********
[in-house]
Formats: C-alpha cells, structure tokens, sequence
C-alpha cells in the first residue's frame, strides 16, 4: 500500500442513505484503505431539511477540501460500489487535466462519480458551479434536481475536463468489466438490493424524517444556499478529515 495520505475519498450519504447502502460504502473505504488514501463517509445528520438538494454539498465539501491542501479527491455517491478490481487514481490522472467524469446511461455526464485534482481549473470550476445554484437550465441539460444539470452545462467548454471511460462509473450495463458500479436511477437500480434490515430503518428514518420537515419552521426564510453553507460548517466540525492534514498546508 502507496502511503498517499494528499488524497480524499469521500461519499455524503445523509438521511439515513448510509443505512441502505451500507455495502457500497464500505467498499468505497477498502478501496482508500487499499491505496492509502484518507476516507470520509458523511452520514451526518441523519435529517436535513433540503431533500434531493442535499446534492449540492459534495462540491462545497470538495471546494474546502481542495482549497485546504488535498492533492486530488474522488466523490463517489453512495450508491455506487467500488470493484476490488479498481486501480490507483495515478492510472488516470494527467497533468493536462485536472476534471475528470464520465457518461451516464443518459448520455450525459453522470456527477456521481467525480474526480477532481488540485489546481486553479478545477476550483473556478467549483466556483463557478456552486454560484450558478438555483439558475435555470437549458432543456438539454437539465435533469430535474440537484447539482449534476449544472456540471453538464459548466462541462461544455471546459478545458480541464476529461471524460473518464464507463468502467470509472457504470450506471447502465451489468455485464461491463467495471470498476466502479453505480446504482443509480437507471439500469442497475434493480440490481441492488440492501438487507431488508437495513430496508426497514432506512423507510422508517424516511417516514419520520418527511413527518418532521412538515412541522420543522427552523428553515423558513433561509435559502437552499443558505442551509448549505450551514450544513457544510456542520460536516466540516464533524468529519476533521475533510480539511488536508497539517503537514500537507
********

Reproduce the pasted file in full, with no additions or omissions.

[in-house]
Formats: C-alpha cells, structure tokens, sequence
C-alpha cells in the first residue's frame, strides 16, 4: 500500500442513505484503505431539511477540501460500489487535466462519480458551479434536481475536463468489466438490493424524517444556499478529515 495520505475519498450519504447502502460504502473505504488514501463517509445528520438538494454539498465539501491542501479527491455517491478490481487514481490522472467524469446511461455526464485534482481549473470550476445554484437550465441539460444539470452545462467548454471511460462509473450495463458500479436511477437500480434490515430503518428514518420537515419552521426564510453553507460548517466540525492534514498546508 502507496502511503498517499494528499488524497480524499469521500461519499455524503445523509438521511439515513448510509443505512441502505451500507455495502457500497464500505467498499468505497477498502478501496482508500487499499491505496492509502484518507476516507470520509458523511452520514451526518441523519435529517436535513433540503431533500434531493442535499446534492449540492459534495462540491462545497470538495471546494474546502481542495482549497485546504488535498492533492486530488474522488466523490463517489453512495450508491455506487467500488470493484476490488479498481486501480490507483495515478492510472488516470494527467497533468493536462485536472476534471475528470464520465457518461451516464443518459448520455450525459453522470456527477456521481467525480474526480477532481488540485489546481486553479478545477476550483473556478467549483466556483463557478456552486454560484450558478438555483439558475435555470437549458432543456438539454437539465435533469430535474440537484447539482449534476449544472456540471453538464459548466462541462461544455471546459478545458480541464476529461471524460473518464464507463468502467470509472457504470450506471447502465451489468455485464461491463467495471470498476466502479453505480446504482443509480437507471439500469442497475434493480440490481441492488440492501438487507431488508437495513430496508426497514432506512423507510422508517424516511417516514419520520418527511413527518418532521412538515412541522420543522427552523428553515423558513433561509435559502437552499443558505442551509448549505450551514450544513457544510456542520460536516466540516464533524468529519476533521475533510480539511488536508497539517503537514500537507